The SIBM was first introduced in a survey of HMO physicians by Schmoldt et al. [25], whereby respondents were asked to classify their level of burnout using their definition of burnout [25-27] and has been used in several studies regarding physician burnout in US. Rohland et al. [24] compared the SIBM to the MBI-HSS in Texas medical school graduates. In Australia, Hansen and Girgis [20] also compared the two versions among Australian oncology medical professionals, including doctors and nurses. The simple correlation (r) between the SIBM and MBI-EE was 0.64 and 0.68 in the two studies, respectively, and the R2 obtained by analysis of variance (ANOVA) was evaluated as 0.5 in both studies, suggesting that it can be effectively used as an alternative to MBI.

The responses were scored using a 5-category ordinal scale, and the items were dichotomized into burnout or not through the following classifications: a score of ≤2 was categorized as having no symptoms of burnout, and a score of ≥3 (definitely burning out) was categorized as having one or more symptoms [25,28].

Two Korean psychiatrists who were fluent in English translated the SIBM into Korean, and the Korean version was translated back into English by English and Korean bilingual. After repeating translation and reverse translation, the final translation was selected in consideration of the sociocultural characteristics of Korea. The questions presented in the translated version of the SIBM presented in Supplementary Table 1 (in the online-only Data Supplement).


The MBI-GS is a self-report test designed for evaluating burnout. It comprises three subscales: exhaustion, cynicism, and professional efficacy. The MBI was included in its entirety, and the subscales were scored as directed by the MBI Manual, third edition [10]. The Korean version of the MBI-GS was translated by Shin [29], and its validity was verified. Authorization to use the MBI-GS was purchased from Mind Garden (Menlo Park, CA, USA). It comprises five questions on exhaustion, four on cynicism, and six on professional efficacy, making 15 questions in total. Owing to the work characteristics of public health doctors, the MBI-GS was used to measure the stress of the work itself because most of the samples collected did not involve patient interviews. The internal consistency coefficients of the subscales were α=0.90 for exhaustion, α=0.86 for cynicism, and α=0.85 for professional efficacy [29].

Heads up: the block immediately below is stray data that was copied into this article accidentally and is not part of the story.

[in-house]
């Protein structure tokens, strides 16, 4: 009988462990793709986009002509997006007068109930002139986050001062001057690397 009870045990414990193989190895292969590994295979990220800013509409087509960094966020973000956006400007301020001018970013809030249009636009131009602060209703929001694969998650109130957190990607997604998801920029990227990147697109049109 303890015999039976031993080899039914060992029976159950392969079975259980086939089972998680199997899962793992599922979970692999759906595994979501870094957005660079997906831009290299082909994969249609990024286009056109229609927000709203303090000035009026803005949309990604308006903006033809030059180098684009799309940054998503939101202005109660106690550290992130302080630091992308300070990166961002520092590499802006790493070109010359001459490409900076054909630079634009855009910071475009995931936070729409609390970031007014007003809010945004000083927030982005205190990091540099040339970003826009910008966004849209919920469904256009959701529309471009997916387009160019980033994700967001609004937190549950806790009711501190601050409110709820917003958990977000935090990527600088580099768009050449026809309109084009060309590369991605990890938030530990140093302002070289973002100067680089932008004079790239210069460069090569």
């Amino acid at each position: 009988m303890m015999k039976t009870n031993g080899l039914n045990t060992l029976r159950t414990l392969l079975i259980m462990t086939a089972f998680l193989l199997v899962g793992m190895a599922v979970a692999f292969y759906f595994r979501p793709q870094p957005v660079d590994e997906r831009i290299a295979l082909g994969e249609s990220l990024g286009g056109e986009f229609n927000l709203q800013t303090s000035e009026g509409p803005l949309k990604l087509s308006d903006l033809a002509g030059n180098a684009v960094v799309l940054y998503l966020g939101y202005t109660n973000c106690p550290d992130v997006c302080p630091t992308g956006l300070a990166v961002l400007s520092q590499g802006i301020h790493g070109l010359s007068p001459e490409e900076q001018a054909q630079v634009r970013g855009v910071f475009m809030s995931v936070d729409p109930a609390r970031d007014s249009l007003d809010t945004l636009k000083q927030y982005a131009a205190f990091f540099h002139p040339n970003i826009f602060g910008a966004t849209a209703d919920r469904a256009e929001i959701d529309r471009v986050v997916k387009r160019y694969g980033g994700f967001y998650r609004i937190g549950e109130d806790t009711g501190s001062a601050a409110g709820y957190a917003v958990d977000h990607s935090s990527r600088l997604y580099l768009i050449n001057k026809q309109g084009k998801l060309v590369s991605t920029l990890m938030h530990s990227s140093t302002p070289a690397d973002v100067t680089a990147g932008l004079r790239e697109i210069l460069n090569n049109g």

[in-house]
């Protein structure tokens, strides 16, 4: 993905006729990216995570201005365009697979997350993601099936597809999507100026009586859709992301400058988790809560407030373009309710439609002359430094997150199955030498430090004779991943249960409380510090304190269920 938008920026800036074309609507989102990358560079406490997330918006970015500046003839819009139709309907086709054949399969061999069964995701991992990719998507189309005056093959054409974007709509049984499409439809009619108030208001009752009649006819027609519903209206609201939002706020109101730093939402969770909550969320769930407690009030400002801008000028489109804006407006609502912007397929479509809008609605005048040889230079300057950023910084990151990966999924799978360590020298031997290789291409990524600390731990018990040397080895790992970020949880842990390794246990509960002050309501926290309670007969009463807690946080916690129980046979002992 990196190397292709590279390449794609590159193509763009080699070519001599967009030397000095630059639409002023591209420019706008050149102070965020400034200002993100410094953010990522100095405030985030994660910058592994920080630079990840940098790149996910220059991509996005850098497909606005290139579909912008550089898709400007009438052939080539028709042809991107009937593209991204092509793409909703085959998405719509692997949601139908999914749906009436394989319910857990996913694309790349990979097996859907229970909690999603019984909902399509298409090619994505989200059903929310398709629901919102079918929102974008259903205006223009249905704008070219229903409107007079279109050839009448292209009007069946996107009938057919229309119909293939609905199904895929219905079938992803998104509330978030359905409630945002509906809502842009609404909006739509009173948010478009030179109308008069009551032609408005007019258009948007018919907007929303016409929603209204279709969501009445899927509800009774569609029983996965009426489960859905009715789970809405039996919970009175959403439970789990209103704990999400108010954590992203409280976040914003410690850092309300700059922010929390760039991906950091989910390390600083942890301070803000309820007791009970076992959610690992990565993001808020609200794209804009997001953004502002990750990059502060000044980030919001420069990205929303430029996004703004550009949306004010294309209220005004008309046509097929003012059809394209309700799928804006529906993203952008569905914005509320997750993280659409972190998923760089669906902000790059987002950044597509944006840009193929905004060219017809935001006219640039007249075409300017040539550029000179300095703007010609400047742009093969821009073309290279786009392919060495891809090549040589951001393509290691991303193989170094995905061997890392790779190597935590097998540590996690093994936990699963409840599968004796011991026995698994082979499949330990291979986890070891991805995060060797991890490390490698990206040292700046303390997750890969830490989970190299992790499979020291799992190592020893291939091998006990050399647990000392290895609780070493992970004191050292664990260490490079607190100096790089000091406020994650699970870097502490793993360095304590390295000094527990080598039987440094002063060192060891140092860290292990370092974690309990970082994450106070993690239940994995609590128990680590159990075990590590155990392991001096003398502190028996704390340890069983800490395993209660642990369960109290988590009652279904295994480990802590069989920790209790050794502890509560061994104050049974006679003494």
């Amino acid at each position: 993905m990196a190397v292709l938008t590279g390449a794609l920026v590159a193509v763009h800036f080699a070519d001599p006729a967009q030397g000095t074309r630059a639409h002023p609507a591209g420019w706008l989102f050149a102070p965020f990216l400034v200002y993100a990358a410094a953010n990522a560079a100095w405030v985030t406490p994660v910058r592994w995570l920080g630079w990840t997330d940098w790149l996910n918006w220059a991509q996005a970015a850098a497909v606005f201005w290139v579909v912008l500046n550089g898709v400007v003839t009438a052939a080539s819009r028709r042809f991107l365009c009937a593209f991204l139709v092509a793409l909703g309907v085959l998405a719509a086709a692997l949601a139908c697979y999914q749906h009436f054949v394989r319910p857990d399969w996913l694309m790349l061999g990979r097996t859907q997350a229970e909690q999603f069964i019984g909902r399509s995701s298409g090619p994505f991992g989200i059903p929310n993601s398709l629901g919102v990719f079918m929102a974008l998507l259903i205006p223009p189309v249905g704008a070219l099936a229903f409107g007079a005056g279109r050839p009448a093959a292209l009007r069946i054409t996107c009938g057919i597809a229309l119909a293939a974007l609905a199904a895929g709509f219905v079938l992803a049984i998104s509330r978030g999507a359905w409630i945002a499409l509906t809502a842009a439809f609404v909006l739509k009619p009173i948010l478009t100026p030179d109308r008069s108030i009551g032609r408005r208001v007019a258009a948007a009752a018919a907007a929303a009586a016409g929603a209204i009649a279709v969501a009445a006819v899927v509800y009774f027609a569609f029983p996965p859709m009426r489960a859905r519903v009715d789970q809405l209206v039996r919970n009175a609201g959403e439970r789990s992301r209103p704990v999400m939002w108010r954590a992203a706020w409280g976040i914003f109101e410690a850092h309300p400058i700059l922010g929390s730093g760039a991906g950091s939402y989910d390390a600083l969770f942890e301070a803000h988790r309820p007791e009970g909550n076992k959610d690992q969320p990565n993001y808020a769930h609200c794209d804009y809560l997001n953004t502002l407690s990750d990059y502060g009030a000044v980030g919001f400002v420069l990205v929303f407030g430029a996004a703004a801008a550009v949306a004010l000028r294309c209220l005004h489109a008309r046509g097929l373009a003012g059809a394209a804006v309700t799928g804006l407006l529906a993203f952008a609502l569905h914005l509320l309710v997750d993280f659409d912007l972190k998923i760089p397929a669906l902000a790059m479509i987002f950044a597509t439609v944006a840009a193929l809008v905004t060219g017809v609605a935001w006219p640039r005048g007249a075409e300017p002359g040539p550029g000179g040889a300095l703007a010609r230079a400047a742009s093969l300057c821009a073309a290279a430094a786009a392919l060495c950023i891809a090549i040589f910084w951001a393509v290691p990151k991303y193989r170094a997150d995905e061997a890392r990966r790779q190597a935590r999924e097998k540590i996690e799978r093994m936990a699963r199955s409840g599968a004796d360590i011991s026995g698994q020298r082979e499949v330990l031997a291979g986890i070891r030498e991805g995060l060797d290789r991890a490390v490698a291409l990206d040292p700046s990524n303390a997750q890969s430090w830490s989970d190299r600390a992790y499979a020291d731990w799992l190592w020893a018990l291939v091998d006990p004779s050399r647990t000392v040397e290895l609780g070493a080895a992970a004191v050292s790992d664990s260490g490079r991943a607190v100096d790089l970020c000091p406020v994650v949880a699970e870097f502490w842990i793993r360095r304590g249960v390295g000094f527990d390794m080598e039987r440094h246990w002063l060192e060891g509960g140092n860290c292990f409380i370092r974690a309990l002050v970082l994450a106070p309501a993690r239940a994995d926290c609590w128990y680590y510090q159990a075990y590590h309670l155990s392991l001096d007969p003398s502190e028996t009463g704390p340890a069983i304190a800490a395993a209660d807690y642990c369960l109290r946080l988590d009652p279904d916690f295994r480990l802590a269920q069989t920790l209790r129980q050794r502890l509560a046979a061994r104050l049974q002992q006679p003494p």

The PHQ-9 is a self-report test designed for screening depression and evaluating the severity of depression. The Korean version of the PHQ-9 was adapted and validated by Han et al. [30]. A self-report test was also developed by Spitzer et al. [31] using the diagnostic criteria for major depressive disorders presented in the Diagnostic and Statistical Manual of Mental Disorders, fourth edition. It comprises nine items, and it is a test for determining how often such problems have been experienced over the past two weeks. The responses are evaluated using a 4-point scale of “no,” “for a few days,” “more than a week,” and “almost every day,” and the range of scores comprises 0 to 27 points. In this study, the sensitivity and specificity levels in the domestic PHQ-9 standardization study were reviewed, and nine points were used as reference points and as cutoff values for whether depression was screened among healthy group participants [32,33]. Cronbach’s α of the Korean version of the PHQ-9 was 0.85–0.95 and the optimal cutoff point for major depression was 9 in the PHQ-9 [32,33]. The internal consistency coefficients were α=0.91 in our study.


To screen generalized anxiety disorders and assess the severity of symptoms, GAD-7, which was developed by Spitzer et al. [34], was used. In Korea, Seo and Park [35] translated the GAD-7 screening tool and used it to conduct a study on migraine patients, and the internal consistency was 0.915. The GAD-7 screening tool was designed for use among primary care patients. The GAD-7 screening tool comprises a self-report questionnaire that identifies symptoms of generalized anxiety disorder. The participants are asked whether they were bothered by anxiety-related problems over the past two weeks by answering seven items on a 4-point scale. Ahn et al. [36] suggested a cutoff of the Korean version of GAD-7 with 8 points, and Cronbach’s α in their study was 0.93.